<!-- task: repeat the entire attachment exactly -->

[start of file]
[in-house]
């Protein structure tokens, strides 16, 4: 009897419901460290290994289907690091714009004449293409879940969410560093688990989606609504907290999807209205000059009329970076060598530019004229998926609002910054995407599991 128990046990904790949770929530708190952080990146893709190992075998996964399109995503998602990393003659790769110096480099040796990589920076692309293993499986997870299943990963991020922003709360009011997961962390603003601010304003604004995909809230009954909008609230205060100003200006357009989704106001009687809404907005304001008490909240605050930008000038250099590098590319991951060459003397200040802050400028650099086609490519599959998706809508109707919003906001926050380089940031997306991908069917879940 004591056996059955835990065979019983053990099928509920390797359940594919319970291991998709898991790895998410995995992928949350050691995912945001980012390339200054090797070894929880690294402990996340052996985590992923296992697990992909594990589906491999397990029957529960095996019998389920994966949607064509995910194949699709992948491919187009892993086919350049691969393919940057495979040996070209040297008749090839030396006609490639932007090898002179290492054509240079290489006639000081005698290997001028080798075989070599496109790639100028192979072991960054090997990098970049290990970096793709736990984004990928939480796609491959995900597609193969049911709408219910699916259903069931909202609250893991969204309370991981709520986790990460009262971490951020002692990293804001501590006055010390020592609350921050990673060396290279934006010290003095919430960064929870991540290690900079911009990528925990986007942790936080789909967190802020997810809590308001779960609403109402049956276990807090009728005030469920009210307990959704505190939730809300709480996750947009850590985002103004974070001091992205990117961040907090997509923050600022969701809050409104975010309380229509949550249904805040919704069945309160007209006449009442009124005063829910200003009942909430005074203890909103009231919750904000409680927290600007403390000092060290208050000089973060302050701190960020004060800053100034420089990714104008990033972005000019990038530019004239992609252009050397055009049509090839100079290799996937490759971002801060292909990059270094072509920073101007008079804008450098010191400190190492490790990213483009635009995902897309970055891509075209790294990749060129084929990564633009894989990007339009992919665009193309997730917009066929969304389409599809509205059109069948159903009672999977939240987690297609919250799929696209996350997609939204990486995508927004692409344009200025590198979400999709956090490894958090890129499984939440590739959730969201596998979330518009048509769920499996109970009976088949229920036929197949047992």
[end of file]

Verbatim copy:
[in-house]
């Protein structure tokens, strides 16, 4: 009897419901460290290994289907690091714009004449293409879940969410560093688990989606609504907290999807209205000059009329970076060598530019004229998926609002910054995407599991 128990046990904790949770929530708190952080990146893709190992075998996964399109995503998602990393003659790769110096480099040796990589920076692309293993499986997870299943990963991020922003709360009011997961962390603003601010304003604004995909809230009954909008609230205060100003200006357009989704106001009687809404907005304001008490909240605050930008000038250099590098590319991951060459003397200040802050400028650099086609490519599959998706809508109707919003906001926050380089940031997306991908069917879940 004591056996059955835990065979019983053990099928509920390797359940594919319970291991998709898991790895998410995995992928949350050691995912945001980012390339200054090797070894929880690294402990996340052996985590992923296992697990992909594990589906491999397990029957529960095996019998389920994966949607064509995910194949699709992948491919187009892993086919350049691969393919940057495979040996070209040297008749090839030396006609490639932007090898002179290492054509240079290489006639000081005698290997001028080798075989070599496109790639100028192979072991960054090997990098970049290990970096793709736990984004990928939480796609491959995900597609193969049911709408219910699916259903069931909202609250893991969204309370991981709520986790990460009262971490951020002692990293804001501590006055010390020592609350921050990673060396290279934006010290003095919430960064929870991540290690900079911009990528925990986007942790936080789909967190802020997810809590308001779960609403109402049956276990807090009728005030469920009210307990959704505190939730809300709480996750947009850590985002103004974070001091992205990117961040907090997509923050600022969701809050409104975010309380229509949550249904805040919704069945309160007209006449009442009124005063829910200003009942909430005074203890909103009231919750904000409680927290600007403390000092060290208050000089973060302050701190960020004060800053100034420089990714104008990033972005000019990038530019004239992609252009050397055009049509090839100079290799996937490759971002801060292909990059270094072509920073101007008079804008450098010191400190190492490790990213483009635009995902897309970055891509075209790294990749060129084929990564633009894989990007339009992919665009193309997730917009066929969304389409599809509205059109069948159903009672999977939240987690297609919250799929696209996350997609939204990486995508927004692409344009200025590198979400999709956090490894958090890129499984939440590739959730969201596998979330518009048509769920499996109970009976088949229920036929197949047992």